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I don’t want to say “It’s about time,” but whenever I cover one of the many charity golf tournaments the Astros are affiliated with, I always wonder why there aren’t more women participating.

This was not an issue on Monday at Redstone Golf Club, where dozens of women hit the greens for the first-ever Astros Pink in the Park Tee Time Ladies Golf Outing. Benefitting breast cancer research and sponsored by Minute Maid, the ladies-only tournament ended with a luncheon and awards ceremony and drew an impressive number of patrons, including several women from the Astros front office.

Some pictures from the event:

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Morgan Keppinger, married to infielder Jeff Keppinger, talks with FS Houston’s Patti Smith.

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The tournament began the Astros’ week-long salute to moms and breast cancer research. Minute Maid Park is adorned with pink ribbons everywhere — on the tops of the dugouts, the train and banners and signs. The Astros star on the wall behind home plate is also pink.

Keeping with the Pink theme, the Astros are hosting a new event this year: Wine and Cheese Night. It will take place Saturday (May 8) in the Union Station Lobby and will feature master Sommelier Guy Stout. Ticket packages are available for $40 or $60 and include a game ticket, event ticket (two wine pours, wine class, and wine charm). A portion of the proceeds from the event and from a special silent auction will benefit breast cancer research.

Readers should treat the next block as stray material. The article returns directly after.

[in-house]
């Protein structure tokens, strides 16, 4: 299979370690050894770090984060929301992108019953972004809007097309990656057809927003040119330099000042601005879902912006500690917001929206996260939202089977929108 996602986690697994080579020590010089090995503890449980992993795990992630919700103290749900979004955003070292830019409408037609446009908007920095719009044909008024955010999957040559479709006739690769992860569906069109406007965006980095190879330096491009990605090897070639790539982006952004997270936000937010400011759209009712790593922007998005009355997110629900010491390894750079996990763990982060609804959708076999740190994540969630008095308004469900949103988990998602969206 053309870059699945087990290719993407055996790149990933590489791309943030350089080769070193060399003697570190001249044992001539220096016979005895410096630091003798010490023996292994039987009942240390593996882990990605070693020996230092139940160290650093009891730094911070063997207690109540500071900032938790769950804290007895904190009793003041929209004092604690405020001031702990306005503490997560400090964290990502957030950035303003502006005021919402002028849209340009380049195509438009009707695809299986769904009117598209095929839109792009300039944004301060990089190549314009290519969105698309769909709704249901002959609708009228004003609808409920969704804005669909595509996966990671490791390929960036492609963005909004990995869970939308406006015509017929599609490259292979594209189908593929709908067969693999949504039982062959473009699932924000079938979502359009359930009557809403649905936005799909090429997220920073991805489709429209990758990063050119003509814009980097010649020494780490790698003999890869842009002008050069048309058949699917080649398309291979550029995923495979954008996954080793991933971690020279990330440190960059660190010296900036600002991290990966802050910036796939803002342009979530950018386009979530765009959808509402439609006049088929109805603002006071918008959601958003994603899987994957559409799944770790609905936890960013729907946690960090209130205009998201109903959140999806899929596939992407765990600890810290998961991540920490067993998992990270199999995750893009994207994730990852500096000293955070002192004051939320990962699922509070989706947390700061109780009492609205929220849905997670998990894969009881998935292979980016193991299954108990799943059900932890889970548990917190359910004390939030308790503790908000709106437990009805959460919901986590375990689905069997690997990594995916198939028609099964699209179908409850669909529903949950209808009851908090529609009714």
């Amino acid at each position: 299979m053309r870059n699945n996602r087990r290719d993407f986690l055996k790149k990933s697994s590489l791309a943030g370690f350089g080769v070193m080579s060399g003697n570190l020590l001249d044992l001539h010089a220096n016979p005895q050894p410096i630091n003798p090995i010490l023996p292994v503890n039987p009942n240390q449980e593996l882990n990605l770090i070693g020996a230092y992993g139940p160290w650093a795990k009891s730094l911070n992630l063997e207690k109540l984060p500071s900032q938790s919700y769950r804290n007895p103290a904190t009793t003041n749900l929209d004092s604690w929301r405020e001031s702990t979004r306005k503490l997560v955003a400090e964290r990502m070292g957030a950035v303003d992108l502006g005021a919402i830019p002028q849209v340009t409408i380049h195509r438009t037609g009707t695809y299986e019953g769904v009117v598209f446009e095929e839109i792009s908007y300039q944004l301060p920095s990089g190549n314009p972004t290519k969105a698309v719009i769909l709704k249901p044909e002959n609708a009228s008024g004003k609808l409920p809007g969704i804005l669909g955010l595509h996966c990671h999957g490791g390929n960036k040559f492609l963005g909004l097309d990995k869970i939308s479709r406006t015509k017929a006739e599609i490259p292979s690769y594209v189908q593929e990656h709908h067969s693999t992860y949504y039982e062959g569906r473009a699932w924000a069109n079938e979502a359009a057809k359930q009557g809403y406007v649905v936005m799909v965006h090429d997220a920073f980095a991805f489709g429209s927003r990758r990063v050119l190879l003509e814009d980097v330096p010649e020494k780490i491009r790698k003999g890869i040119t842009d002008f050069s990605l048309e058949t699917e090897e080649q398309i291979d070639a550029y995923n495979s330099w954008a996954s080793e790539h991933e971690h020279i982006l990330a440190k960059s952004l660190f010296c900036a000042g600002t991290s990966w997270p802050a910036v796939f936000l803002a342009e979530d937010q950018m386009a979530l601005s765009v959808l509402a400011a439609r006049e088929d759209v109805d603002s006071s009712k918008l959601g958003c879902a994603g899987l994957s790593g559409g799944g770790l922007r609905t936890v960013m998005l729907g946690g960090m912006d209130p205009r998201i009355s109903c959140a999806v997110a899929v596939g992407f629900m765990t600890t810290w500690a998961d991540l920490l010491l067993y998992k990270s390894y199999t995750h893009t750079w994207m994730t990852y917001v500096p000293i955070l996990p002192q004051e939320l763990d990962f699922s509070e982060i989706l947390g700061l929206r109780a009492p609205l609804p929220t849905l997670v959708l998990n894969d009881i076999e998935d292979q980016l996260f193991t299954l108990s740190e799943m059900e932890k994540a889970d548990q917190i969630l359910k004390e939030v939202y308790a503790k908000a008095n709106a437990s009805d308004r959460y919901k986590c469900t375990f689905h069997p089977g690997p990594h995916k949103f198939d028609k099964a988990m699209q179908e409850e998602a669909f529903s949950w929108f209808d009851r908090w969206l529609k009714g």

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Losses happen. Unacceptable losses? Different story.

When the Astros lost their first eight games to start the season, I heard from many of you who were wondering why Brad Mills wasn’t turning over postgame spreads and screaming at his players to be better.

I wholly disagreed with this, for one reason: the Astros were playing hard, they were playing good defense and they were focused. They just weren’t winning any games.

Mills isn’t the type to scream and throw things (thank goodness), but he knows the right time to admonish the team. And Saturday was a perfect example of when a collectively poor performance needs to be addressed.

The Astros, quite simply, played a bad baseball game on Saturday. It wasn’t just that they lost by nine runs. It’s how they did it. Bad defense. Bad baserunning. Seemingly, a team-wide lack of focus.

That’s when you talk to your club. What Mills said behind closed doors will remain there, but he worded it perfectly when relaying the session to the media.

“What I said in there needs to stay in here,” he said. “You go through times like this, games like this, where guys lose an understanding of how good they are and what they’re capable of. I wanted to reinforce that to them a little bit.”

This goes back to that one buzz word: focus. Its absence was obvious to everyone, whether you were in the dugout, the stands, the press box or watching and listening from home. Lack of focus translates into bad losses, and we all saw it Saturday. The outcome of Sunday’s game is anyone’s guess, but I’m betting the effort will be better.